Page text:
Damages for Breaching the Duty to Defend

By Dominic Nesbitt

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Twenty years ago in Buss v. Superior Court, 16 Cal. 4th 35, 58-59 (1997), the California Supreme Court held that in a “mixed action” – where some claims against the insured are potentially covered and others are not – the insurer has to defend the action in its entirety. The Buss decision laid to rest any argument that an insurer may allocate defense expenses when conducting an insured’s defense.

Nevertheless, some insurers will argue that the Buss rule, requiring a complete defense, does not dictate the scope of contractual damages they must pay for breaching the duty to defend. Instead, they contend that a breaching insurer is obligated to pay as damages only those fees and costs associated with the defense of covered claims. If confronted with a breaching insurer making an argument along these lines, insureds should consider the following points and authorities when fashioning their response.

  1. Buss Dictates The Scope of Damages Owed

The theory behind damages in contract law is that the injured party should receive, as nearly as possible, the equivalent of the benefits of the contract he or she would have received had performance been rendered as promised. See Archdale v. American Int’l Specialty Lines Ins. Co., 154 Cal. App. 4th 449, 469 (2007). It necessarily follows that a breaching insurer must pay as damages the equivalent of what it would have paid had it discharged its duty to defend, i.e., the entire cost of defending the underlying “mixed action.” Simply put: if Buss requires a defending insurer to pay to defend both covered and non-covered claims, then a breaching insurer must do the same.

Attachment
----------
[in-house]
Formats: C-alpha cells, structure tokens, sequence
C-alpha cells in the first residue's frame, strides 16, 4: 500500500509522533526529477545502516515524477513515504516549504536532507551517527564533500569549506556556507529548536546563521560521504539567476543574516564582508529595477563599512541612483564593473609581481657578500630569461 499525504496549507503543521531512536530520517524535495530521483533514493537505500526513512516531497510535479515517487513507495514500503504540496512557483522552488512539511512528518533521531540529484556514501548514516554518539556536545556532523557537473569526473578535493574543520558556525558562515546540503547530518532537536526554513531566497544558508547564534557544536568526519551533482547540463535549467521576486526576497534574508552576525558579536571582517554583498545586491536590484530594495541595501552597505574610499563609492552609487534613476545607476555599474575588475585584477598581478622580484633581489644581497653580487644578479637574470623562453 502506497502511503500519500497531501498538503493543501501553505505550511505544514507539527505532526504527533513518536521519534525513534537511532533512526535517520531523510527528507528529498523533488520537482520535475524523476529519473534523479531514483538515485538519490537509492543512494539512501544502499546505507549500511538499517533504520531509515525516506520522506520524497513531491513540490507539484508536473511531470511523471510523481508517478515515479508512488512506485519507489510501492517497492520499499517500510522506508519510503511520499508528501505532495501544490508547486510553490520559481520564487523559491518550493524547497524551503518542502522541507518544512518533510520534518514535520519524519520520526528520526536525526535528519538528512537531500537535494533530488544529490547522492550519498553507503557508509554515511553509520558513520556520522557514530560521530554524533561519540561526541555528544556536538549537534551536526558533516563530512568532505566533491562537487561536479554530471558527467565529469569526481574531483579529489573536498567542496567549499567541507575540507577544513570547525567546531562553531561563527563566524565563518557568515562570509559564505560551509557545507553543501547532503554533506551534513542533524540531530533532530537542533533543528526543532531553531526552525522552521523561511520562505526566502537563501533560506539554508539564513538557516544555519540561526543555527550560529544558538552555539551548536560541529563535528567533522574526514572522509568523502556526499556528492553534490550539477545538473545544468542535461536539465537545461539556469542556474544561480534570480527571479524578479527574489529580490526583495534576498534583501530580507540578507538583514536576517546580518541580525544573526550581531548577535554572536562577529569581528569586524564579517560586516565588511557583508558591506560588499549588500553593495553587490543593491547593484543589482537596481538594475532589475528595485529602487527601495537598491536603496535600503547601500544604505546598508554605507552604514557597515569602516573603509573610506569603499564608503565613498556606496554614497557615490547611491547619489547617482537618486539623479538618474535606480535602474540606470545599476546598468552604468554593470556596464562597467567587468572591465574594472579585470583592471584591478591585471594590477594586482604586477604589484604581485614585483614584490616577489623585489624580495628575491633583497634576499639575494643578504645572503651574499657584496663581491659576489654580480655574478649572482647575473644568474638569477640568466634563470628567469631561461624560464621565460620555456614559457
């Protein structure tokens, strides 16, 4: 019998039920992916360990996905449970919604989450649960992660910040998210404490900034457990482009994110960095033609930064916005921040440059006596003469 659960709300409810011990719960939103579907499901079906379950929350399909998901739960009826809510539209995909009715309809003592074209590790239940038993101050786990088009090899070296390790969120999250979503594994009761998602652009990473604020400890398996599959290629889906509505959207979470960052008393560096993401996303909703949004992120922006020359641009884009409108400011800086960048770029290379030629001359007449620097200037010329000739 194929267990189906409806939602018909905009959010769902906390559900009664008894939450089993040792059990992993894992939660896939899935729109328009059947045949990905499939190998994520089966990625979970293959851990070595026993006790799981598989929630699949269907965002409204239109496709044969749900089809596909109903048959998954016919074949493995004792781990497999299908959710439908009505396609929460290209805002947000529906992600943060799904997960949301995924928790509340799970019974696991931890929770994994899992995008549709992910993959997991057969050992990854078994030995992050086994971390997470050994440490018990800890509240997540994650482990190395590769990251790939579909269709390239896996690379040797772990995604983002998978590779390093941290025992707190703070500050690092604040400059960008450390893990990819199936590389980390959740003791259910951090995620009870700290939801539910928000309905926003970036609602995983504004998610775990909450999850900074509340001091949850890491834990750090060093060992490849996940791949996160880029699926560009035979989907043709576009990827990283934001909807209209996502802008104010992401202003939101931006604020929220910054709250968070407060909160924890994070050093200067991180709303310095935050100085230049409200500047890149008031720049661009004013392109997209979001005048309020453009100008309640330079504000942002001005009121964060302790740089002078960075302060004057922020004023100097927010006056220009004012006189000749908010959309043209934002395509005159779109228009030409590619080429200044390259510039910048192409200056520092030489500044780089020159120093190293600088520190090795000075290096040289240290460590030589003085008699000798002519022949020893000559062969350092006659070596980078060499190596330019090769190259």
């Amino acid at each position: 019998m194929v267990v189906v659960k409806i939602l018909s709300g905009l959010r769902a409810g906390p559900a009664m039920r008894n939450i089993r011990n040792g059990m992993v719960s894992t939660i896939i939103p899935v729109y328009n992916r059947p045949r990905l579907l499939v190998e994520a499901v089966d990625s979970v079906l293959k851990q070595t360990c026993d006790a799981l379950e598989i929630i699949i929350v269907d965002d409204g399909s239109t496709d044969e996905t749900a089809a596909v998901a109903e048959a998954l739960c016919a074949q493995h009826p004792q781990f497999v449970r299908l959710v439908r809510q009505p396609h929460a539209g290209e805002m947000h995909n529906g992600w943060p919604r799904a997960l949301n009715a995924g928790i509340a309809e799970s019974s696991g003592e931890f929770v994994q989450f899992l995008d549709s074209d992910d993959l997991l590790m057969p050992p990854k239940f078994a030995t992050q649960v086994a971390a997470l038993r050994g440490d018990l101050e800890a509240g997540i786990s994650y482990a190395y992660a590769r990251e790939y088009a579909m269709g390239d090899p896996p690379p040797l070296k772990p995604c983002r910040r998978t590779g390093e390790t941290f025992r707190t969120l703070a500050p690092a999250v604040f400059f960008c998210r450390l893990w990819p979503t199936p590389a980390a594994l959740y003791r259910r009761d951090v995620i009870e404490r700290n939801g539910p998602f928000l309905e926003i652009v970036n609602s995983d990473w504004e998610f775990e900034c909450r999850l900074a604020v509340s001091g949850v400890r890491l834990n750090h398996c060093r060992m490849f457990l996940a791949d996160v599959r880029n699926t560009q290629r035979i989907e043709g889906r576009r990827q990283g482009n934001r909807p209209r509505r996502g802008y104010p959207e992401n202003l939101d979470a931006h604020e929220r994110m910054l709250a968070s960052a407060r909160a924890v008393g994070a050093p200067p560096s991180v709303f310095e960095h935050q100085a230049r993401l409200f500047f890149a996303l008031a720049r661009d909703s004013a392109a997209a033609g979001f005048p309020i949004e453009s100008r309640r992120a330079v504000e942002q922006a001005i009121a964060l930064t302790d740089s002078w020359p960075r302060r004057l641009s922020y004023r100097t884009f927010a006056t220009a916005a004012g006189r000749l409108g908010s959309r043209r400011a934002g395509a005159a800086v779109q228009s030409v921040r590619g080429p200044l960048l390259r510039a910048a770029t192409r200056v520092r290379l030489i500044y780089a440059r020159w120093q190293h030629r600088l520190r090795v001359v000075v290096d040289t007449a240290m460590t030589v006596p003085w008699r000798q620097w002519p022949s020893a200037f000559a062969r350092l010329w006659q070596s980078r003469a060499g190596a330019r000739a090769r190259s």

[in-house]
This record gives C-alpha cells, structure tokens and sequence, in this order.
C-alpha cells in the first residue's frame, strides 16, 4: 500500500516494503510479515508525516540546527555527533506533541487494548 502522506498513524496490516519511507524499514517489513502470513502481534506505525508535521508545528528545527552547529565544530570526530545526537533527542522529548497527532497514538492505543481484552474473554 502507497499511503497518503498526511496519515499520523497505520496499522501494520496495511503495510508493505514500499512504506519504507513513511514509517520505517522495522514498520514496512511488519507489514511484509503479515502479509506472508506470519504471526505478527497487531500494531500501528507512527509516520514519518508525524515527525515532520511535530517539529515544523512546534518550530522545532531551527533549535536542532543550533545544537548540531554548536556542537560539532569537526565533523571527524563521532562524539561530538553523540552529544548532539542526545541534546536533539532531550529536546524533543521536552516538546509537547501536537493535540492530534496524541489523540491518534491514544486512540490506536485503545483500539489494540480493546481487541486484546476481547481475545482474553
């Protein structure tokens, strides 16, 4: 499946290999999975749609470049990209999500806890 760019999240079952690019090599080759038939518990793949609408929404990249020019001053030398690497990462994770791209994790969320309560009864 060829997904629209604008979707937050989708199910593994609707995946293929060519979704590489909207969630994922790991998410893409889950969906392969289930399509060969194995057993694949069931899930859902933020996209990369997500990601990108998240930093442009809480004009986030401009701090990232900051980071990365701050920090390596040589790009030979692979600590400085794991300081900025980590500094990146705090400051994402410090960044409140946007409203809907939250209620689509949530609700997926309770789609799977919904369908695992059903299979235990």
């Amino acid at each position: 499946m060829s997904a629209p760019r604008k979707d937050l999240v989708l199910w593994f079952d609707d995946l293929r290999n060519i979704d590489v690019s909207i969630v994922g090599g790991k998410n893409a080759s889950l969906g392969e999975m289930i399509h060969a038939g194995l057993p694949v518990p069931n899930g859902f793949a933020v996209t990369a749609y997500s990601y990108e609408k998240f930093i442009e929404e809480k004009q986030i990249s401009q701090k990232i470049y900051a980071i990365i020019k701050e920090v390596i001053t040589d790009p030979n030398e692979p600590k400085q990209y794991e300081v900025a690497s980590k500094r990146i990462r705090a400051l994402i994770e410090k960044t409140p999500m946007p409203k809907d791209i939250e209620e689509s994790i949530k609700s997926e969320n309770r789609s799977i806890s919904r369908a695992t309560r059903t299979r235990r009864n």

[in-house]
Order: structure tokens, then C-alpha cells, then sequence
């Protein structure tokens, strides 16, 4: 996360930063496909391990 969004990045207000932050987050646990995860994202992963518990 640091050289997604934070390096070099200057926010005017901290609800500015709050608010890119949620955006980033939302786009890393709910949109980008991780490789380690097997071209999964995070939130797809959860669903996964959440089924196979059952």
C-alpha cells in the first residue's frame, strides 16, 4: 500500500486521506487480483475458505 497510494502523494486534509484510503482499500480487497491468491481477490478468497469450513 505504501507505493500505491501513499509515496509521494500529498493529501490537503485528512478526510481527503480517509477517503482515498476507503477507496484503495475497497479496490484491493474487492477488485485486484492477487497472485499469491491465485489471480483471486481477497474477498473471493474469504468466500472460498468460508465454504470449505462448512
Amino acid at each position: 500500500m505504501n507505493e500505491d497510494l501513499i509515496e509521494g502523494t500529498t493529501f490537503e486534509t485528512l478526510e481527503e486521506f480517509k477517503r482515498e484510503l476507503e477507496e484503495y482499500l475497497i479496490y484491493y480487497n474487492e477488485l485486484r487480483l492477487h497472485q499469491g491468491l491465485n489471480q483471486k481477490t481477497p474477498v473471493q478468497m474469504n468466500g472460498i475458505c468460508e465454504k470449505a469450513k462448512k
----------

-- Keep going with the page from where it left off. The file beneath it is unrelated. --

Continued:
1. A Breaching Insurer Has No Right Of Reimbursement

The California Supreme Court held in Buss that at the conclusion of the underlying lawsuit, a defending insurer may seek reimbursement from its insured of any costs related solely to the defense of claims not even potentially covered by its policy. However, the Court made clear that to exercise such a right of reimbursement, an insurer must have reserved that right. A breaching insurer, of course, will not have reserved any rights, let alone a right of reimbursement. It follows, therefore, that a breaching insurer is precluded as a matter of law from pursuing any reimbursemen claim or otherwise allocating between covered and non-covered fees and costs.

  1. An Insurer Should Not Benefit From Its Breach

It would be utterly nonsensical if a defending insurer – which has failed to reserve reimbursement rights – would have to bear the entire cost of its insured’s defense, while a breaching insurer – which has also failed to reserve reimbursement rights – was permitted to allocate between the costs of defending covered and non-covered claims. This makes no sense from either a legal or public policy standpoint. On the contrary, such an outcome would give insurers an economic incentive to breach their duty to defend. See Comunale v. Traders and General Ins. Co., 50 Cal. 2d 654, 660 (1958) (an insurer “should not be permitted to profit by its own wrong.”).